MSDN Flash: Volume 14, Number 20 - September 27, 2010
Editorial News and Notes from Developer Evangelist G. Andrew Duthie
Community Leadership Summit and Upcoming Code Camps
This issue, I want to share some of the information from our recent Community Leadership Summit in Mid-Atlantic, share a new initiative to help you with your Windows Phone 7 applications, plus remind you about upcoming code camps.
Mid-Atlantic Community Leadership Summit
This past weekend, it was my privilege to host the first of what I hope will become a semi-annual event, the Mid-Atlantic Community Leadership Summit. Nearly 40 user group leaders, speakers, and other leaders in the community attended from as far away as Roanoke, VA, Pittsburgh, PA, Hampton Roads, VA, and everywhere in between.
The discussions were wide-ranging, from how to find and develop good speakers and how to work with sponsors to ensure a group has good financial support and giveaways to attract new members, to strategies for dealing with scheduling, particularly how to best avoid scheduling conflicts for larger events, as more and more events are planned in our area.
A few tips that came out of the event:
- The more that people use
Community Megaphone, and get their events in early, the less likely it is that we end up with larger events conflicting with one another. Even if you haven’t finalized the details of your event, put it in with a TBD. You can always email me the details later, and I’m happy to update the event. Or use the
Community Megaphone API, and you can update any events you enter when you have the final information.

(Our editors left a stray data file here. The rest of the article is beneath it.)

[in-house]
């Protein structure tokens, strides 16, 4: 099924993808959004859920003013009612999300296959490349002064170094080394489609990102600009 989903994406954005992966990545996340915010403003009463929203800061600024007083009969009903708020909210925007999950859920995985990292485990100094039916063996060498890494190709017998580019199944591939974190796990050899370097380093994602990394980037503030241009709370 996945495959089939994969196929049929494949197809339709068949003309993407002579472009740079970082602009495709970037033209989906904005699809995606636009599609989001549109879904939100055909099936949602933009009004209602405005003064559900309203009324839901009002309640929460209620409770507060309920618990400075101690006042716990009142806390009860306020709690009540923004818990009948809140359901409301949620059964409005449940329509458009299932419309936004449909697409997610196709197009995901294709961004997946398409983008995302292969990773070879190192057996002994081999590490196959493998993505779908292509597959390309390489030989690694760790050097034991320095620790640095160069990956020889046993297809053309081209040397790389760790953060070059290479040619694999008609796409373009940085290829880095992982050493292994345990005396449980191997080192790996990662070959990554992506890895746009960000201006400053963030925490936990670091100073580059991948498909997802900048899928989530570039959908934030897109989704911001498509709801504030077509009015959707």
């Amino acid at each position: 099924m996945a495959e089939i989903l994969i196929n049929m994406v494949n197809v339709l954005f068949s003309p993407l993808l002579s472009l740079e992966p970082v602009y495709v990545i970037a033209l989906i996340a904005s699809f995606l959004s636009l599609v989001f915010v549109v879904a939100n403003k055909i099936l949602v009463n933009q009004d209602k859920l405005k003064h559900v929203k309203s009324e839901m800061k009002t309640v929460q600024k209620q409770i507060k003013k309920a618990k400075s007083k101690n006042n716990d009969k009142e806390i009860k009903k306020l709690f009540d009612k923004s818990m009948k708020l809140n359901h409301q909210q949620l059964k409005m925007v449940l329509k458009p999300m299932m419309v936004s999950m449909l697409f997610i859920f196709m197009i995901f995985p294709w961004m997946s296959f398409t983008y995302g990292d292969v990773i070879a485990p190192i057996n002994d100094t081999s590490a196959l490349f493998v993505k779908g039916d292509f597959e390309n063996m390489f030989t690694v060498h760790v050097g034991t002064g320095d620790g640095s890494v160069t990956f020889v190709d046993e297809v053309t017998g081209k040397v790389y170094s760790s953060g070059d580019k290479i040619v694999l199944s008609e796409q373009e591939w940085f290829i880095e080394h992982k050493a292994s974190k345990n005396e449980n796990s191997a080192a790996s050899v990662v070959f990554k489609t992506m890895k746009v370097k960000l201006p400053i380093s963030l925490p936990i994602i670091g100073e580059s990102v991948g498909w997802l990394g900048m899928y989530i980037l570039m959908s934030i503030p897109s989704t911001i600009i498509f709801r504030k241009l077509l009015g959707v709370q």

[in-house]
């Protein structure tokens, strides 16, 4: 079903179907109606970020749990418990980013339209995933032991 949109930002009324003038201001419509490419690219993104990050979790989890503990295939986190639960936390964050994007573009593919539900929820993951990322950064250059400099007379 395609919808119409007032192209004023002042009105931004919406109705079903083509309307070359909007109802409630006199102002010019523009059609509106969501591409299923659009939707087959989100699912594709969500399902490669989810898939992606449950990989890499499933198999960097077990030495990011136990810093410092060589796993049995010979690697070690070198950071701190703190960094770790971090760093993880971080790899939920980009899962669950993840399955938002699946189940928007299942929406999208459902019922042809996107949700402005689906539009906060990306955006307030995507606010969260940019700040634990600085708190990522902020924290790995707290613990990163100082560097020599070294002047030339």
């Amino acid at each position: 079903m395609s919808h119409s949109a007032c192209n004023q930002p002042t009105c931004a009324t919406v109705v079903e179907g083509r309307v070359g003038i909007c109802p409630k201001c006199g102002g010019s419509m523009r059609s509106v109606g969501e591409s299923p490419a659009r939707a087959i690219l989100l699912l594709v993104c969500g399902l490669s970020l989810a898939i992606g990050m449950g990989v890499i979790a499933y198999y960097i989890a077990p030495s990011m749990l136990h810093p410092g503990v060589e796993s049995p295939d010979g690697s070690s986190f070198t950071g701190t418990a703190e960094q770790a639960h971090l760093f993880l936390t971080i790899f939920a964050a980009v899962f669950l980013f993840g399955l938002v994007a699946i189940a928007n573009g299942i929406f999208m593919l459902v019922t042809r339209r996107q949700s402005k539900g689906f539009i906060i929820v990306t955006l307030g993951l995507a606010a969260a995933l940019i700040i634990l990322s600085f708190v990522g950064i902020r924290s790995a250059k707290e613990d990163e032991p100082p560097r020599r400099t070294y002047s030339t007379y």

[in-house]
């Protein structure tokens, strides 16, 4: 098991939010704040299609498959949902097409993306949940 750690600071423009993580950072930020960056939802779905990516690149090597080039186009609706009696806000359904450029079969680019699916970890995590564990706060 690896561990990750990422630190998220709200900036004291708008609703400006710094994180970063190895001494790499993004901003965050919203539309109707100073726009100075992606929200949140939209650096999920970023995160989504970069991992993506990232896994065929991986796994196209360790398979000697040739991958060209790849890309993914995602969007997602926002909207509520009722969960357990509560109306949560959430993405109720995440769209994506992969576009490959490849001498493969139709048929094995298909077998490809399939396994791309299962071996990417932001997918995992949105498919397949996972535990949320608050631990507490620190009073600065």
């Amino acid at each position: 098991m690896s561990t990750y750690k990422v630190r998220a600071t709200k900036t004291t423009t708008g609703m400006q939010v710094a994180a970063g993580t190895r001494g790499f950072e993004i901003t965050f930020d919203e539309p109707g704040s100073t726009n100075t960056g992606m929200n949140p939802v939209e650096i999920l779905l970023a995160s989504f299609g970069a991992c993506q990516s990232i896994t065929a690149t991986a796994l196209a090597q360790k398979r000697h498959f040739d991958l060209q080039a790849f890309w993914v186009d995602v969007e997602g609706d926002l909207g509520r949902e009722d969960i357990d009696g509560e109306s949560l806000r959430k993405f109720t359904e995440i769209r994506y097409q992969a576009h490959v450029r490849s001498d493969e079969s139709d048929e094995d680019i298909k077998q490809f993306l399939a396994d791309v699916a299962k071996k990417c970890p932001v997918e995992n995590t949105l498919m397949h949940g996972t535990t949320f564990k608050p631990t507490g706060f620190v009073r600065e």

- If you run a user group, and rely on volunteers, don’t recruit volunteers by simply saying “we could use some more volunteers.” Rather, approach those who attend regularly and ask them if they could help with a specific task, such as picking up the pizza on the way to the meeting, contacting potential sponsors, or other specific tasks. Being specific makes the help you’re asking for seem less open-ended, and may help you get the help you need.
- Many groups were concerned about how to improve and maintain attendance. Two suggestions that had met with success at some of the groups were to increase the amount of beginner-level content, and to try having lightning talks (15-minute mini-presentations) which can increase the likelihood of attendees finding relevant content, as well as provide opportunities for more beginner content, and opportunities for new speakers to try their hand at presenting.
- If your group has a mailing list, find out information about nearby groups and share that with your membership. Likewise, contact the leaders of nearby groups and ask them to share your information with their members. When groups promote one another, everyone wins.
I’ll no doubt have more to share about this event in future issues, but for now I just want to close on this with a big THANK YOU to all of the group leaders who attended, along with a shout-out to Sara Faatz from
Infragistics and Rich Dudley from
ComponentOne, both local community members, who attended and provided the great perspective of folks who have a deep history with the community, and also represent vendors who sponsor many community groups and events (and they both brought some goodies for the attendees, which was a nice surprise). A big thanks also to Rob Zelt, the president of INETA, as well as local membership mentors Frank La Vigne and Kevin Griffin, for providing their input as well.